diabetes

How Diabetes Affects Oral Health

THE AMERICAN DIABETES ASSOCIATION estimates that 23.1 million Americans have been diagnosed with diabetes (whether it be type 1, type 2, or gestational). At least another 7 million remain undiagnosed, and that doesn’t include the additional millions who are considered pre-diabetic. But what does diabetes have to do with oral health? Unfortunately, quite a lot.
 

Diabetes And Gum Disease

Diabetes is a chronic disease that either means the pancreas doesn’t produce insulin (type 1) or that the body doesn’t use it effectively (type 2 and gestational), both of which cause elevated blood glucose. The most serious impact elevated blood glucose has on oral health is that it simultaneously weakens the immune system and provides more food for the bacteria that attack teeth and gums.

This two-pronged attack is why 22% of diabetics also have gum disease, whether in the early stages of inflammation (gingivitis) or in the advanced stages (periodontitis) that threaten the teeth, gums, and supporting bone. The bacteria that causes gum disease can also travel through the bloodstream and make it even harder to regulate blood sugar.

In addition to increasing the risk of gingivitis and periodontitis, uncontrolled diabetes can also lead to a variety of other oral health problems, such as:

  • Dry mouth
  • Burning mouth syndrome
  • Impaired or slower healing
  • Increased severity and frequency of infections
  • Fungal infections
  • Salivary gland enlargement

What You Can Do

Now for the good news: even with diabetes, good oral health is within reach. Even better: keeping your teeth and gums healthy will also make the diabetes easier to manage! Make sure to brush twice a day for two minutes with a soft-bristled brush and fluoride toothpaste, floss daily or use a water flosser or interdental brush, use a non-alcoholic mouthwash, and don’t smoke. Carefully regulating your sugar intake is a major factor as well.

The Dentist’s Role

If you’ve been diagnosed with diabetes, the standard two dental exams per year may not be enough. To stay on the safe side, we recommend that you increase the number of yearly visits to three or four. It is also crucial for us to know how you and your doctor are working together to get it under control. Likewise, your doctor needs to know how we are working with you to keep your teeth and gums healthy.

We can help you win the fight for your dental health!

The content on this blog is not intended to be a substitute for professional medical advice, diagnosis, or treatment. Always seek the advice of qualified health providers with questions you may have regarding medical conditions.

Top image by Flickr user Kolin Toney used under Creative Commons Attribution-Sharealike 4.0 license. Image cropped and modified from original.

Diabetes And Your Oral Health

DIABETES IS ONE OF THE MOST prevalent chronic diseases today. In fact, 29.1 million people in the U.S. have diabetes and millions more living with the condition don’t even know they have it.

You may know that diabetes can result in other health complications such as vision loss, heart disease, stroke and kidney disease. But many are surprised to learn of the impact diabetes can have on your mouth.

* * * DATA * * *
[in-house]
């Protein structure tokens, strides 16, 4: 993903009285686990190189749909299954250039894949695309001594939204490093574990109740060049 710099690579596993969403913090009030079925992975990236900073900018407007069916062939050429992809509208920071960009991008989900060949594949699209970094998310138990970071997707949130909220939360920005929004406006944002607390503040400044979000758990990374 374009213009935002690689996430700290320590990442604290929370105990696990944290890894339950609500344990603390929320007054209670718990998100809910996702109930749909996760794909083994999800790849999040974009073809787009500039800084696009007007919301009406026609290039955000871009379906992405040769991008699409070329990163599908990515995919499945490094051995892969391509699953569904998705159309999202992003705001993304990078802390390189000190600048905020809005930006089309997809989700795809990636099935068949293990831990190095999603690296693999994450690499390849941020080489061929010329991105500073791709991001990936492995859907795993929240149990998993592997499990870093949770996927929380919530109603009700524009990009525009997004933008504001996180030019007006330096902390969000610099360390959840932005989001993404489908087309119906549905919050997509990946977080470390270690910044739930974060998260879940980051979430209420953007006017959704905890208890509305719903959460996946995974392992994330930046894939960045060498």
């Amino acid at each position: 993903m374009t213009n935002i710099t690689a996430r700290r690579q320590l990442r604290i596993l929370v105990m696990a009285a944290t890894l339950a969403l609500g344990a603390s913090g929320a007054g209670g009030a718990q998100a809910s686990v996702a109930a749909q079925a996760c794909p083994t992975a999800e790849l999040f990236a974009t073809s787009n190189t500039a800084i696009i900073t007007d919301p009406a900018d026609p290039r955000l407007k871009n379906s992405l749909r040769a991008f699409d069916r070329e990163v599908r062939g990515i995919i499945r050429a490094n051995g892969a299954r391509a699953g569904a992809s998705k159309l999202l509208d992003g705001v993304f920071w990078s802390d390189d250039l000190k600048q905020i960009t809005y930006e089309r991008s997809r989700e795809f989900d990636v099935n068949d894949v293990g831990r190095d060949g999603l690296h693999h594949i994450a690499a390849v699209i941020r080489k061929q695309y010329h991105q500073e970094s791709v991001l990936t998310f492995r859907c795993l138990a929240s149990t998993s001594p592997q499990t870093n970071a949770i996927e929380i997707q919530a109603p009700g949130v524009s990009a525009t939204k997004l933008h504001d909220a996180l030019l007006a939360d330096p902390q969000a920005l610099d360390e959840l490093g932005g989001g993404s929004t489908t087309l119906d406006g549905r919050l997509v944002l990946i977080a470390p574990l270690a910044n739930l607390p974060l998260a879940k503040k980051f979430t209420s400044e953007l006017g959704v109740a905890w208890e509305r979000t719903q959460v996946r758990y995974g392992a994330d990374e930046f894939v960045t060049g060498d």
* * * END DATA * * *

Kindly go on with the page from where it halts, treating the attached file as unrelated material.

Diabetes Is Linked To Oral Infection And Disease

Periodontal, or gum, disease affects 22 percent of people diagnosed with diabetes. What’s more, one in five cases of total tooth loss is linked to diabetes. These statistics can be distressing, but a proper understanding of the association between these two diseases is the first step in preventing complications.

So, first and foremost, why does diabetes affect oral health?

We have billions of bacteria living in our mouths. If that bacteria is allowed to build up, it can lead to gum disease–swollen, bleeding gums as well as bone and tooth loss. Because people with diabetes have a decreased ability to fight off harmful bacteria, they are more susceptible to gum disease. Poor blood glucose control also increases the likelihood of gum problems.

The relationship between diabetes and gum disease, however, is two-way. Because infected gums are an easy access point for bacteria to enter the bloodstream, bacteria from the mouth can cause blood sugar spike and fluctuate, making diabetes harder to manage.

Beyond gum disease, there are other oral infections and problems associated with diabetes including thrush, dry mouth, cavities and ulcers.

 

Keep Your Dental Team Involved

Keeping us involved is the most important thing you can do to prevent gum disease and other oral complications linked to diabetes. If you’ve been diagnosed with diabetes or if there are changes in your condition, let us know. Keep us informed of your medications and your doctor’s recommended treatment plan. Be sure to regularly visit your dentist as well–every six months or more if deemed necessary.

Other things you can do to manage your oral health and diabetes include:

  • Develop good oral hygiene habits
  • Quit smoking
  • Control your blood sugar

Your Health Matters To Us

Every aspect of your health is important to us, not just your the health of your mouth. If you have questions about how your dentist can help you manage your diabetes, contact us. We are your partners in ensuring both your oral and overall health.

Thank you for being our valued patients and friends!  We are proud to serve Snoqualmie Ridge, North Bend, Fall City, Carnation, Duvall, Maple Valley, Issaquah, and Sammamish.

 

The content on this blog is not intended to be a substitute for professional medical advice, diagnosis, or treatment. Always seek the advice of qualified health providers with questions you may have regarding medical conditions.

Top image by Flickr user Brett Monroe used under Creative Commons Attribution-Sharealike 4.0 license. Image cropped and modified from original.